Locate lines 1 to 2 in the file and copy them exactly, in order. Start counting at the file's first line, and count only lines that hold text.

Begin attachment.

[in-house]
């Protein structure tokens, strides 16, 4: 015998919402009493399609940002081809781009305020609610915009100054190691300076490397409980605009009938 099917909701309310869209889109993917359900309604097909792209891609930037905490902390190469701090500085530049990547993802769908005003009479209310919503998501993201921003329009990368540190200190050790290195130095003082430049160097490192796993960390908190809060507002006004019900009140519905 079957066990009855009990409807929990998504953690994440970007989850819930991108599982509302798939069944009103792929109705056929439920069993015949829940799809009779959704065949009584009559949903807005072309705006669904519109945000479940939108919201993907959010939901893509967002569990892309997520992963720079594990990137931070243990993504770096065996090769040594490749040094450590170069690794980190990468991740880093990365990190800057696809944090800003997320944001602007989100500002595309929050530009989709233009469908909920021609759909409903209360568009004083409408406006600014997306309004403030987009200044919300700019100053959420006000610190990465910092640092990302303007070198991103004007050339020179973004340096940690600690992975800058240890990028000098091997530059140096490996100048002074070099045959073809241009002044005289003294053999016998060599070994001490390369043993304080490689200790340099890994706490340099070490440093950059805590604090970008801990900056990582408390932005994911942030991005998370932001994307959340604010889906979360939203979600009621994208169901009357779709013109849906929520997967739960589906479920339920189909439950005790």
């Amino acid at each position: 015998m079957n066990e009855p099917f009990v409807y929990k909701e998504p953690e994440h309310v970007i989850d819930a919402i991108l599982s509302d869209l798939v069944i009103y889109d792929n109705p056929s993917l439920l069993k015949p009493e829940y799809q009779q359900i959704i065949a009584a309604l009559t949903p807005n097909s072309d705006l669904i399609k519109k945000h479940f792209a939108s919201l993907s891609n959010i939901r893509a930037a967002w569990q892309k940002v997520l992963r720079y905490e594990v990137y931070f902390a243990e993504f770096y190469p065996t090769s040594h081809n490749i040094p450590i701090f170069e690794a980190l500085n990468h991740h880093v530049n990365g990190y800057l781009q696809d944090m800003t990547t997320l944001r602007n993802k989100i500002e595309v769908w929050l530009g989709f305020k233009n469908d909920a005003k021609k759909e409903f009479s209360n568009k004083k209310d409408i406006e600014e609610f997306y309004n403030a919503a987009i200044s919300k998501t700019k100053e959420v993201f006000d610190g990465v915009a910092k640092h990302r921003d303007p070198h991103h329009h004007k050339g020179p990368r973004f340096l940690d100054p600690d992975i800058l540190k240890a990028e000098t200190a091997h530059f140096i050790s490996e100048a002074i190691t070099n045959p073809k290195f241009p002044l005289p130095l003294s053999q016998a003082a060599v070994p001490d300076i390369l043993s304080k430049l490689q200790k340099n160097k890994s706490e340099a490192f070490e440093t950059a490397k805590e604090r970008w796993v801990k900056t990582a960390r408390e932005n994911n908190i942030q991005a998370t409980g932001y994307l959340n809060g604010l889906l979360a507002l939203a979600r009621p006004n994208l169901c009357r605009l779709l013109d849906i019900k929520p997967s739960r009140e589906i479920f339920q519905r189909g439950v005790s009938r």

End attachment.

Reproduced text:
[in-house]
């Protein structure tokens, strides 16, 4: 015998919402009493399609940002081809781009305020609610915009100054190691300076490397409980605009009938 099917909701309310869209889109993917359900309604097909792209891609930037905490902390190469701090500085530049990547993802769908005003009479209310919503998501993201921003329009990368540190200190050790290195130095003082430049160097490192796993960390908190809060507002006004019900009140519905 079957066990009855009990409807929990998504953690994440970007989850819930991108599982509302798939069944009103792929109705056929439920069993015949829940799809009779959704065949009584009559949903807005072309705006669904519109945000479940939108919201993907959010939901893509967002569990892309997520992963720079594990990137931070243990993504770096065996090769040594490749040094450590170069690794980190990468991740880093990365990190800057696809944090800003997320944001602007989100500002595309929050530009989709233009469908909920021609759909409903209360568009004083409408406006600014997306309004403030987009200044919300700019100053959420006000610190990465910092640092990302303007070198991103004007050339020179973004340096940690600690992975800058240890990028000098091997530059140096490996100048002074070099045959073809241009002044005289003294053999016998060599070994001490390369043993304080490689200790340099890994706490340099070490440093950059805590604090970008801990900056990582408390932005994911942030991005998370932001994307959340604010889906979360939203979600009621994208169901009357779709013109849906929520997967739960589906479920339920189909439950005790």